Fenretinide steady-state pharmacokinetics confirmed Phase I CCG 09709 data (25
) that steady state drug concentrations in the range associated with in vitro
activity are achievable. However, intracellular biodistribution of fenretinide is complex, and much higher concentrations may be required in patient plasma than in cell culture to achieve cytotoxic intracellular drug concentrations. While it was recommended that the drug be given with high fat meals known to increase fenretinide bioavailability (42
), wide inter-patient variability may be due to diet variations and/or incomplete disintegration of the gelatin capsules. Patients received 5–14 capsules per dose, which was challenging to administer to young children. Poor bioavailability of the capsular formulation may have limited efficacy.
Systemic toxicity was minimal. The death from hepatic failure was attributable to tumor progression. While the Phase I 09709 studies reported three reversible cases of pseudotumor cerebri at three dose levels (25
), none occurred on this study. Despite significant retinol depletion, only 1/6 patients over 18 years reported nyctalopia. There were no cases in younger patients, which may be due to under-reporting.
Novel formulations of 4-HPR which optimize pharmacokinetics and feasibility of administration in children are currently being tested in pediatric and adult Phase I trials. A 4-HPR formulation packaged in LYM-X-SORB™ (LXS™) (43
), a lipid matrix technology powder, was tolerated in doses up to 2210 mg/m2
/day without dose-limiting toxicity in an ongoing NANT trial (44
). Mean peak plasma levels were 15–20 µM versus 6–9 µM with the capsular formulation. An absorption plateau was observed, as seen with the capsule formulation. An intravenous 4-HPR emulsion formulation is also being tested in ongoing adult cancer trials and a pediatric neuroblastoma (NANT) trial, with clinically tolerable peak plasma levels up to 50 µM in adults (45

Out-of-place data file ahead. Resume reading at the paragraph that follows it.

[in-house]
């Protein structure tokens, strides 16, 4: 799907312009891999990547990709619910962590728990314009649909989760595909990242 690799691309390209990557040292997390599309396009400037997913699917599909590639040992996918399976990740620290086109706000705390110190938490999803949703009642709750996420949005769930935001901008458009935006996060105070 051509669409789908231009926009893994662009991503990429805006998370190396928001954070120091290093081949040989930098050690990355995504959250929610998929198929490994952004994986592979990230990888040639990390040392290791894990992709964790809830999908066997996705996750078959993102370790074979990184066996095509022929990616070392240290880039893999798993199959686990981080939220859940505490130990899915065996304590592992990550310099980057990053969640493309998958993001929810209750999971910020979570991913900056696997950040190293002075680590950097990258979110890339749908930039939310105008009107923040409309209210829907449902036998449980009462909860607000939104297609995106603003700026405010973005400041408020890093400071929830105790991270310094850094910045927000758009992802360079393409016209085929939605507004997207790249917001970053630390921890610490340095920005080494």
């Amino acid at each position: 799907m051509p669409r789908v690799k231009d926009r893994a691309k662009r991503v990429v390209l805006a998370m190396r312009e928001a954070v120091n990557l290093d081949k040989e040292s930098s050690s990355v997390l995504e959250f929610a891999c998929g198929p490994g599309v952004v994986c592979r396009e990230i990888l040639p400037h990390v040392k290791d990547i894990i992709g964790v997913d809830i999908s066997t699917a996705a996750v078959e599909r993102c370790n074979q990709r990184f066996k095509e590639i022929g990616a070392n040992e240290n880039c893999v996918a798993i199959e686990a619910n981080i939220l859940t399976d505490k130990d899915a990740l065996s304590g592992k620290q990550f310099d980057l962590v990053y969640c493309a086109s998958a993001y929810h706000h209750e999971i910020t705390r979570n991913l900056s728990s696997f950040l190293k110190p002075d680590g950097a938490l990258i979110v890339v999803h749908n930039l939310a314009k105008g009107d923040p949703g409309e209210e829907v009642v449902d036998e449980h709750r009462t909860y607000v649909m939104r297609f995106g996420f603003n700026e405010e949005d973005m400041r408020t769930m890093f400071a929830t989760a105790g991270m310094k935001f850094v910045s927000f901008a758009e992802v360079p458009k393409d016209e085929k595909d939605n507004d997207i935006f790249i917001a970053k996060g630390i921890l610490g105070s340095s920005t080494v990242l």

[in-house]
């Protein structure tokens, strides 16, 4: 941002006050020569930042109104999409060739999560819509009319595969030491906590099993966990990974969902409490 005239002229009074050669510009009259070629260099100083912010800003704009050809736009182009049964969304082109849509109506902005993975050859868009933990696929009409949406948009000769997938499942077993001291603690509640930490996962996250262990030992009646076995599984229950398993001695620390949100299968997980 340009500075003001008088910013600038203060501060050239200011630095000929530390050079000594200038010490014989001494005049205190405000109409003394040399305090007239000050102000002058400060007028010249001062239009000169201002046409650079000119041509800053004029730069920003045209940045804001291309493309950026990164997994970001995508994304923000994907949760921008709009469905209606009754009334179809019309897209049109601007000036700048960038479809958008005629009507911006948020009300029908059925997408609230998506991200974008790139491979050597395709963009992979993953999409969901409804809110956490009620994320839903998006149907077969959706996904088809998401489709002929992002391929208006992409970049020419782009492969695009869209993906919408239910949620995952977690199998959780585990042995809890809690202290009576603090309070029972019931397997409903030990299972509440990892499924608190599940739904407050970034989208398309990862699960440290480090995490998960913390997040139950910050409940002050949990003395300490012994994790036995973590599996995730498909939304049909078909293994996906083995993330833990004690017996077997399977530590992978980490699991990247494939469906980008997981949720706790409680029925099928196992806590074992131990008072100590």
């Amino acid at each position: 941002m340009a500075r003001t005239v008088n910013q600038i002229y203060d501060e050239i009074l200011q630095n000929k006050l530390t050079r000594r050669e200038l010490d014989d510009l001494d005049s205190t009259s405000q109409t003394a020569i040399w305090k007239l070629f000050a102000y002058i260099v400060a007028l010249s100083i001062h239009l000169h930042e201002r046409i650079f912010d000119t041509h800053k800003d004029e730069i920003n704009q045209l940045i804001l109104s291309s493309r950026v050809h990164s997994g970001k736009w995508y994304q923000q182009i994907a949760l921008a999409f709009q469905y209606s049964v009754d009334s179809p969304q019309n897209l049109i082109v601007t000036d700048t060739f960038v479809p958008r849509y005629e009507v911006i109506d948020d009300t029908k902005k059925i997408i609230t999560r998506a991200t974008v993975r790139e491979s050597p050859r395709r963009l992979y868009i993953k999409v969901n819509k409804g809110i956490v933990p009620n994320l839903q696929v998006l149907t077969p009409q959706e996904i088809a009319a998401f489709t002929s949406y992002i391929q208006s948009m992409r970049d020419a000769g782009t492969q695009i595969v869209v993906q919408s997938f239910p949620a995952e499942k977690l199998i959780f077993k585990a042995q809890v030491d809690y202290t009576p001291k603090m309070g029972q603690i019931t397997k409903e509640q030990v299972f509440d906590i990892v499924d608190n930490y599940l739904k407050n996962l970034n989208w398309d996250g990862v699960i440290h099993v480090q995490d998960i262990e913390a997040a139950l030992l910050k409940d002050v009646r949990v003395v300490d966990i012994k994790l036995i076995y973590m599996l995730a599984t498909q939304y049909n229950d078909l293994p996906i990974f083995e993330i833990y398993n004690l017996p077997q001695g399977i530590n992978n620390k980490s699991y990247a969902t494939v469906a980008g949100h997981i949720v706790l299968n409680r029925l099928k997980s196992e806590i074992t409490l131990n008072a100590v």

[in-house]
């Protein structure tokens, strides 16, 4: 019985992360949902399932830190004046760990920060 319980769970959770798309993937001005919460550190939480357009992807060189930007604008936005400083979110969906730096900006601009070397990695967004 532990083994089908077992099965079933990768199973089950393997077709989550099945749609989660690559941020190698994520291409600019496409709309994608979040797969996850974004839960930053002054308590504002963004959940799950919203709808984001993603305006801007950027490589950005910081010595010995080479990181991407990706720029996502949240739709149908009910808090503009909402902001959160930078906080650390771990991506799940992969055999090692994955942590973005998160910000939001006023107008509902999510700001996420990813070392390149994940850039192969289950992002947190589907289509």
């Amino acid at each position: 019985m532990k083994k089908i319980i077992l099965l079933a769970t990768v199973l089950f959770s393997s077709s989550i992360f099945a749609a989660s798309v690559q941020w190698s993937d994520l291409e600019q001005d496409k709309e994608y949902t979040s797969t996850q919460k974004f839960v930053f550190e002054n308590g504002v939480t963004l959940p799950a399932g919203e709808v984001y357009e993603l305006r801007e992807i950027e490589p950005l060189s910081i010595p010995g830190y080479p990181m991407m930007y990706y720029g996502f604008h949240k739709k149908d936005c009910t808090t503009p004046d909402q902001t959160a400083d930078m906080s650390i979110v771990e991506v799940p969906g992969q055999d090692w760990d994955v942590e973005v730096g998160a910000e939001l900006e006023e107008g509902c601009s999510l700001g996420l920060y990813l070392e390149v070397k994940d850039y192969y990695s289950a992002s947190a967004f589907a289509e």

). Results from these studies will help to determine if higher fenretinide plasma levels are tolerable and associated with improved anti-tumor activity.
The cumulative data with fenretinide support activity of this agent against neuroblastoma. The capsule formulation utilized in this study was suboptimal due to poor bioavailability, and difficulty administering to children, and is not recommended for future trials. However, this study provides important clinical response data for comparison to data obtained in future trials of novel fenretinide formulations that can achieve higher drug exposures that will be necessary to define the role of fenretinide in therapy for high-risk neuroblastoma.
Statement of translational relevance
This phase II study assessed the activity of a capsular formulation of fenretinide in refractory/recurrent neuroblastoma. A novel study design utilized two strata: 1) RECIST-defined measurable disease by CT/MRI scans and 2) disease evaluable by non-RECIST methods, i.e. bone marrow morphology and semi-quantitative scoring of I-131MIBG avid disease. Other novel variables were identified that affected time to progression: history of prior relapse versus resistant tumor and tumor sites at study entry. Identification of variables affecting time to progression is critical for design of future studies using this endpoint. This study assessed the utility of a multi-strata phase II trial evaluating agents with minimal systemic toxicity but also minimal activity against mass disease and demonstrated sufficient activity of fenretinide at modest systemic exposures to justify ongoing trials of novel fenretinide formulations with higher bioavailability. Importantly this study documents responses and time to progression in both strata for comparison to ongoing and future phase II clinical trials in recurrent neuroblastoma.